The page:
Food safety has to deal with pests that pose a risk to your food, including flies. The enterprising little fly likes to go after anything it can get, including food, feces and garbage. As a result, it brings a lot of challenges to your food in the form of the germs that it picks up on its adventures.
While flies are found in many varieties, there are two main groups: the filth fly (also called the horsefly or house fly), and the fruit fly (also called the drain fly or gnat). Both pose a risk, but the filth fly is the greater risk of the two.
Here’s the issue:
Filth flies are attracted to any kind of what they would call food with an aroma. They like garbage, dog feces, stagnant water, and – oh yes – your lunch. When they land on the bad stuff, they pick up some of it on their legs and bring it to your food… enjoy!
A filth fly’s mouth looks like a soda straw. So it can’t chomp into your burger like you do. It lands on your bun, spits on it, uses its legs to mash up what it just spit on, and then sucks it back up through its soda-straw mouth. At the same time, it can transfer E-coli, Salmonella, Listeria, Norovirus, or any number of other bacteria to that hamburger you’re about to eat. Like many pests, a fly doesn’t have any bladder control, so it might also leave excrement on your bun! Hungry yet?
A fruit fly may not pose as high a risk, but it is attracted to and often breeds in drains – which always have germs living inside them. Fruit flies are mostly a nuisance, but if you find them inside your food, dispose of the food.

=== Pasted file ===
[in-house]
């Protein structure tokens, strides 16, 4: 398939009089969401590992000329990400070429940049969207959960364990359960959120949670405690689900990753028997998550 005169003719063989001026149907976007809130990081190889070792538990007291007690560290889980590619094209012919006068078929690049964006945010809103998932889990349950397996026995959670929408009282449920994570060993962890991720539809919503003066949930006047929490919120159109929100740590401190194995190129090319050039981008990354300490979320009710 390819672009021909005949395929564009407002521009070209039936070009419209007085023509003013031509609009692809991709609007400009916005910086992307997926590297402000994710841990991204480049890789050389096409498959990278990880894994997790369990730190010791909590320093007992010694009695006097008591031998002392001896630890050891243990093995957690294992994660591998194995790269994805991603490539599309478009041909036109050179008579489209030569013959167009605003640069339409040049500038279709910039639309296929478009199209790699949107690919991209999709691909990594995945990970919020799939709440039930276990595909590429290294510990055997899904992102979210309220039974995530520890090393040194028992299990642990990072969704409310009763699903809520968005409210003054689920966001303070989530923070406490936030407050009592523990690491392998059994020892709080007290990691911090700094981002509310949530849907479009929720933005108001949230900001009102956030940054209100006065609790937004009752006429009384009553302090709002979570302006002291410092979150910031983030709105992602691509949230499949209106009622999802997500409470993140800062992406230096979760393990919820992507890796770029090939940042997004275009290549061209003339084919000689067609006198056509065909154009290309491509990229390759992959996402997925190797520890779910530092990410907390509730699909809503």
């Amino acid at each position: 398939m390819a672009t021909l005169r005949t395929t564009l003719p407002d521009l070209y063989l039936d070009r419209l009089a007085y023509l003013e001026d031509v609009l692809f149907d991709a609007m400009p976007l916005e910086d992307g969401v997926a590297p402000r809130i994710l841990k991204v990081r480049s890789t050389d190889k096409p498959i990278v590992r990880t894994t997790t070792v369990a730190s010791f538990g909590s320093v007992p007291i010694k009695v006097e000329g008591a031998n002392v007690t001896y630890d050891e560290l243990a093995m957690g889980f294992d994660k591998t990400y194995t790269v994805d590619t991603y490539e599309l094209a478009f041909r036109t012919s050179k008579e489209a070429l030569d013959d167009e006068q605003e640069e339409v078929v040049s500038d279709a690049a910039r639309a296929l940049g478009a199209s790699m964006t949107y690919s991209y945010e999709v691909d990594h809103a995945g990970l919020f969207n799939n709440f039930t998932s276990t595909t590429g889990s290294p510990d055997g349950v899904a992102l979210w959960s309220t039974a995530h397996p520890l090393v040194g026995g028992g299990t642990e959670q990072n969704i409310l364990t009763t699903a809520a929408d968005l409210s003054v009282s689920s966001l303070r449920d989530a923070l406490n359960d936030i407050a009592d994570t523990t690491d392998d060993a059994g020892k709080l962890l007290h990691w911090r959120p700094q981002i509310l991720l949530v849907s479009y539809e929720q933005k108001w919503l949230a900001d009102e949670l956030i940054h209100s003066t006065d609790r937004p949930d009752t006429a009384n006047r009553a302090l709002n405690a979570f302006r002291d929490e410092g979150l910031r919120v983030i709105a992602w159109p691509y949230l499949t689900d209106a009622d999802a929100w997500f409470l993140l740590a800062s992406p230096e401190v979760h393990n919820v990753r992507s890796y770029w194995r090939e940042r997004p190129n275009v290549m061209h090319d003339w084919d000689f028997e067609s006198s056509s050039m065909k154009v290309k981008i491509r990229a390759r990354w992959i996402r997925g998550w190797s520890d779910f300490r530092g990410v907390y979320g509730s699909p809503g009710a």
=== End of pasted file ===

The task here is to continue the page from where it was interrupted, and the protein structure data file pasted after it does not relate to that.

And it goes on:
How do you control flies? It depends on your situation. If you’re picnicking, you might want to put screens or nets over your food to help prevent flies from landing. You might also consider fly repellents, but be very careful about using any chemicals around food (whether you’re outside or in!). Try to have your picnic away from garbage cans. The flies might be attracted to the trash, see or smell your picnic, and take a detour.
Inside, keep windows and doors shut, shoo out any flies that might get past you, and use chemicals (wisely!) if you have a serious situation. One or two flies might not be too bad, as long as they don’t decide to come to the dinner table or kitchen, but try to get rid of them. The traditional fly swatter may work, but if you are successful, then clean the area where you swatted.
One person I know keeps a Venus flytrap plant growing in her kitchen. It has helped rid their kitchen of flies for years.
If you notice fruit flies in your home, check your counter for rotting fruit. Keeping your disposal and sinks clean in the kitchen and bathroom can also help you control fruit flies.
Here’s an old wives’ tale that seems to work to get rid of fruit flies: put about ¼ inch of water (about ½ centimeter) in a saucer. In the middle of the saucer place a small bowl of strong wine or vinegar. Let it sit out on your counter top, especially when you’re away from the kitchen for a day or so. The fruit flies will be drawn to the smell of the vinegar, and will drown either in the vinegar/wine or in the water around it. It’s worth a try.